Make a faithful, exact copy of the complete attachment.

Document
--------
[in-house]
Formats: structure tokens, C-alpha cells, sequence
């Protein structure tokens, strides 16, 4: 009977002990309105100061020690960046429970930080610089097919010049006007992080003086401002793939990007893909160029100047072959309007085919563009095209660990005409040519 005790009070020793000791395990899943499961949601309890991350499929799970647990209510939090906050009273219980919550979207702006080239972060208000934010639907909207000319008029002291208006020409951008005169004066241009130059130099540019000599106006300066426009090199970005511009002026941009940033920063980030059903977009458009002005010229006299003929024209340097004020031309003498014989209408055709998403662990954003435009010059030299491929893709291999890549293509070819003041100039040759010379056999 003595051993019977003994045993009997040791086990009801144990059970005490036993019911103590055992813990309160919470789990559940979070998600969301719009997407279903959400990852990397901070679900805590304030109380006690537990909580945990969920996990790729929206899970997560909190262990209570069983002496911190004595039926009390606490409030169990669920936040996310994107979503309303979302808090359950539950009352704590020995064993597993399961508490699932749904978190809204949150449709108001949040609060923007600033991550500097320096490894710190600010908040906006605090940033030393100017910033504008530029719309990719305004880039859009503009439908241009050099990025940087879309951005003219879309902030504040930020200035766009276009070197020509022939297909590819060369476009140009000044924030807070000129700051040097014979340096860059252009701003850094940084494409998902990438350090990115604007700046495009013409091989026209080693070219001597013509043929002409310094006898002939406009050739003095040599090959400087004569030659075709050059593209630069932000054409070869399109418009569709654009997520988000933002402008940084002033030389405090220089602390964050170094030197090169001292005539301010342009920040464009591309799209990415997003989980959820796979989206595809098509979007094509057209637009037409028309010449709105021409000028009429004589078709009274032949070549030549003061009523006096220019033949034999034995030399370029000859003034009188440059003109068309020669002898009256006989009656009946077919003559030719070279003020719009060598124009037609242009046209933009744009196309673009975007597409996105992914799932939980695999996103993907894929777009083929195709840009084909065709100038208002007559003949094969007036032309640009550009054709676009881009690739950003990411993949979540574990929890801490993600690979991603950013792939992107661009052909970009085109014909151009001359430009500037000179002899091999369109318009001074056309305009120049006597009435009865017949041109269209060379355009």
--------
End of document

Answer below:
[in-house]
Formats: structure tokens, C-alpha cells, sequence
């Protein structure tokens, strides 16, 4: 009977002990309105100061020690960046429970930080610089097919010049006007992080003086401002793939990007893909160029100047072959309007085919563009095209660990005409040519 005790009070020793000791395990899943499961949601309890991350499929799970647990209510939090906050009273219980919550979207702006080239972060208000934010639907909207000319008029002291208006020409951008005169004066241009130059130099540019000599106006300066426009090199970005511009002026941009940033920063980030059903977009458009002005010229006299003929024209340097004020031309003498014989209408055709998403662990954003435009010059030299491929893709291999890549293509070819003041100039040759010379056999 003595051993019977003994045993009997040791086990009801144990059970005490036993019911103590055992813990309160919470789990559940979070998600969301719009997407279903959400990852990397901070679900805590304030109380006690537990909580945990969920996990790729929206899970997560909190262990209570069983002496911190004595039926009390606490409030169990669920936040996310994107979503309303979302808090359950539950009352704590020995064993597993399961508490699932749904978190809204949150449709108001949040609060923007600033991550500097320096490894710190600010908040906006605090940033030393100017910033504008530029719309990719305004880039859009503009439908241009050099990025940087879309951005003219879309902030504040930020200035766009276009070197020509022939297909590819060369476009140009000044924030807070000129700051040097014979340096860059252009701003850094940084494409998902990438350090990115604007700046495009013409091989026209080693070219001597013509043929002409310094006898002939406009050739003095040599090959400087004569030659075709050059593209630069932000054409070869399109418009569709654009997520988000933002402008940084002033030389405090220089602390964050170094030197090169001292005539301010342009920040464009591309799209990415997003989980959820796979989206595809098509979007094509057209637009037409028309010449709105021409000028009429004589078709009274032949070549030549003061009523006096220019033949034999034995030399370029000859003034009188440059003109068309020669002898009256006989009656009946077919003559030719070279003020719009060598124009037609242009046209933009744009196309673009975007597409996105992914799932939980695999996103993907894929777009083929195709840009084909065709100038208002007559003949094969007036032309640009550009054709676009881009690739950003990411993949979540574990929890801490993600690979991603950013792939992107661009052909970009085109014909151009001359430009500037000179002899091999369109318009001074056309305009120049006597009435009865017949041109269209060379355009």